Reinhold Heidecke always wanted to be an ophthalmologist, but his family didn’t have the money for a university education. He left school in 1895, at the age of 14, to become an apprentice mechanic, and later got a job at optical company Voigtländer.
Heidecke’s fascination with lenses never left him, and after World War I, he is alleged to have had the idea of developing a camera that functioned a bit like a periscope. He figured it would be safer for photographers sheltering from enemy fire.
Along with another former Voigtländer employee, Paul Franke, the pair formed camera company Franke & Heidecke in 1920. Their first camera, the Heidoscop, was a pretty close knockoff of Voigtländer’s Stereflektoskop, a stereo camera with a reflex viewfinder.
The Rolleiflex was the culmination of three years’ development. Eleven prototypes were built between 1927 and 1928, followed by a dozen production samples. The original Rolleiflex was finally released in January 1929. Its compact form and metal casing made it much lighter than earlier wooden twin-lens reflex cameras (TLRs). It could shoot six 6 x 6-centimetre frames on a roll of 117 film, which was advanced by the knob on the side. Since there was no frame counter, it was up to the photographer to remember whether or not they’d taken a picture.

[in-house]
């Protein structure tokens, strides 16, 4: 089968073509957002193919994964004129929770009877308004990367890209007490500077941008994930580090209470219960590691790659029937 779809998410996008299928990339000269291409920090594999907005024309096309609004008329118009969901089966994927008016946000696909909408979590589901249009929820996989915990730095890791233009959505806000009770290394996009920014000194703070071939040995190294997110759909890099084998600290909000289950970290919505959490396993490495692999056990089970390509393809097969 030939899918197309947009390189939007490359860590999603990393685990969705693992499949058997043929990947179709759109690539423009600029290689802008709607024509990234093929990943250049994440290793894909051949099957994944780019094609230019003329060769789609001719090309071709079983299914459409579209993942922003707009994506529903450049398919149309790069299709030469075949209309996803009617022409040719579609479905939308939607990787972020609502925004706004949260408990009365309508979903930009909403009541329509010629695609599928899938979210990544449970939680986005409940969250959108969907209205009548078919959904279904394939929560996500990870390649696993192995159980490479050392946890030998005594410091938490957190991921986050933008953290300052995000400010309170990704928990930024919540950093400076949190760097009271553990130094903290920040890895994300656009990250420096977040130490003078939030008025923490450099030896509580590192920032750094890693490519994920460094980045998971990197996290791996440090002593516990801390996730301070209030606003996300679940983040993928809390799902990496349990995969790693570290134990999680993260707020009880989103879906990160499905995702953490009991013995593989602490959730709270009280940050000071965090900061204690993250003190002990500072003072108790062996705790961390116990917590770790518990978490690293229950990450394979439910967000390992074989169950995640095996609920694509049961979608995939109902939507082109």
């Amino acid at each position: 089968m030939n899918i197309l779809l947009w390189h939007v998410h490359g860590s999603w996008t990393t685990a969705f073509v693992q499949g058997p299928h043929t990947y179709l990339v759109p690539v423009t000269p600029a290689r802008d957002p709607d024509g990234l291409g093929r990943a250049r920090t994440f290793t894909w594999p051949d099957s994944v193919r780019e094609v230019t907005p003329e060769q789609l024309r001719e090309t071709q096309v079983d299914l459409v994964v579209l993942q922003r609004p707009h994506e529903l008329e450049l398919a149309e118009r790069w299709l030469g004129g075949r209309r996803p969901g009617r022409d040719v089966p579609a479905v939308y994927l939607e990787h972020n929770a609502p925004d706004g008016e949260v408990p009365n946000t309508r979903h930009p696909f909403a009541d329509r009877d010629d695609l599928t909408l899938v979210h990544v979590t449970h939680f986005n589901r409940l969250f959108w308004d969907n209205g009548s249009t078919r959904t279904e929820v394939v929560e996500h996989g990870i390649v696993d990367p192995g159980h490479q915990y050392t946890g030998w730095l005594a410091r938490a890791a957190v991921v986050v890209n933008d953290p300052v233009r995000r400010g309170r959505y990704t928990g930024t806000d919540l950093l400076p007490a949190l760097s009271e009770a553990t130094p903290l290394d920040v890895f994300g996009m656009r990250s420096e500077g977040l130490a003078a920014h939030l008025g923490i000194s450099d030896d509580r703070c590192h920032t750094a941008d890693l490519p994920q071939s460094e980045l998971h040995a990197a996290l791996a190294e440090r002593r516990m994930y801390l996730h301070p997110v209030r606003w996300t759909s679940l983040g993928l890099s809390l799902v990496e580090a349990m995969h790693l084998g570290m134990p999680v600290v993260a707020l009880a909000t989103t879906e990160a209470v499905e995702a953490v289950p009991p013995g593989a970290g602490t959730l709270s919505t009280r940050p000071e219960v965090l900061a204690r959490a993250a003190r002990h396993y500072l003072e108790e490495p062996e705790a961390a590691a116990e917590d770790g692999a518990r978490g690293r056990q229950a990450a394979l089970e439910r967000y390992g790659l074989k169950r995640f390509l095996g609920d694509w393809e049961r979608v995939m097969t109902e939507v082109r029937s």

Photographers had the choice of two lenses, either a f/4.5 or f/3.8 Zeiss Tessar; the former was widely used, as it was much cheaper.
A popular follow-up model introduced in 1937, the Rolleiflex Automat, added a mechanical wind mechanism which tensioned the shutter, spaced the exposures and started the frame counter automatically.
Since it allowed photographers to look away from their target while covertly composing and focussing a shot, it was particularly favoured for street photography. Diane Arbus and Vivan Maier shot with Rolleiflexes, while other famous fans included Robert Capa, Walker Evans and fashion photography greats Richard Avedon and Irving Penn.